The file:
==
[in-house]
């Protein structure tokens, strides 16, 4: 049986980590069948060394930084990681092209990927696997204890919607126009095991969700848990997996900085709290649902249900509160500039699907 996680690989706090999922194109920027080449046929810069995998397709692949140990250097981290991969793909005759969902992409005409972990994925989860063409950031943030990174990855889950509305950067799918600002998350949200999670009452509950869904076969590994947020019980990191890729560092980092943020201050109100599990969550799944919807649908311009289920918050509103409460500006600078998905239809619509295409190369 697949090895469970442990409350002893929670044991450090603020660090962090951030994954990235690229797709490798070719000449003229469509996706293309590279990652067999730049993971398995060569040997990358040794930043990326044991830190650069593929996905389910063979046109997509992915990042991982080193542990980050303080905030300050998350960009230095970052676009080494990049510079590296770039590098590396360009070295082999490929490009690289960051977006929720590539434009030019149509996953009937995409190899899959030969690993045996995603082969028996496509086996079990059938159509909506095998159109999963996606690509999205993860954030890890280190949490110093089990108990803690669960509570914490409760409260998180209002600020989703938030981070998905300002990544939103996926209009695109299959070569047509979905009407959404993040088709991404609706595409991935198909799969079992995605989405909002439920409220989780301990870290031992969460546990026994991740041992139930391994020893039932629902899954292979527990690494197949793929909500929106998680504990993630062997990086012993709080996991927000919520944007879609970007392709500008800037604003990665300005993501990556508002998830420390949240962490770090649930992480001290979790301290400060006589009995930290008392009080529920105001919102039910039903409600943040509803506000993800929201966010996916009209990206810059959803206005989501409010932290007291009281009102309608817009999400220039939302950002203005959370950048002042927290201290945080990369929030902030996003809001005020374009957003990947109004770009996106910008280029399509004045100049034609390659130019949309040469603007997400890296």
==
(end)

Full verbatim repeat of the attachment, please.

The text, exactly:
[in-house]
């Protein structure tokens, strides 16, 4: 049986980590069948060394930084990681092209990927696997204890919607126009095991969700848990997996900085709290649902249900509160500039699907 996680690989706090999922194109920027080449046929810069995998397709692949140990250097981290991969793909005759969902992409005409972990994925989860063409950031943030990174990855889950509305950067799918600002998350949200999670009452509950869904076969590994947020019980990191890729560092980092943020201050109100599990969550799944919807649908311009289920918050509103409460500006600078998905239809619509295409190369 697949090895469970442990409350002893929670044991450090603020660090962090951030994954990235690229797709490798070719000449003229469509996706293309590279990652067999730049993971398995060569040997990358040794930043990326044991830190650069593929996905389910063979046109997509992915990042991982080193542990980050303080905030300050998350960009230095970052676009080494990049510079590296770039590098590396360009070295082999490929490009690289960051977006929720590539434009030019149509996953009937995409190899899959030969690993045996995603082969028996496509086996079990059938159509909506095998159109999963996606690509999205993860954030890890280190949490110093089990108990803690669960509570914490409760409260998180209002600020989703938030981070998905300002990544939103996926209009695109299959070569047509979905009407959404993040088709991404609706595409991935198909799969079992995605989405909002439920409220989780301990870290031992969460546990026994991740041992139930391994020893039932629902899954292979527990690494197949793929909500929106998680504990993630062997990086012993709080996991927000919520944007879609970007392709500008800037604003990665300005993501990556508002998830420390949240962490770090649930992480001290979790301290400060006589009995930290008392009080529920105001919102039910039903409600943040509803506000993800929201966010996916009209990206810059959803206005989501409010932290007291009281009102309608817009999400220039939302950002203005959370950048002042927290201290945080990369929030902030996003809001005020374009957003990947109004770009996106910008280029399509004045100049034609390659130019949309040469603007997400890296």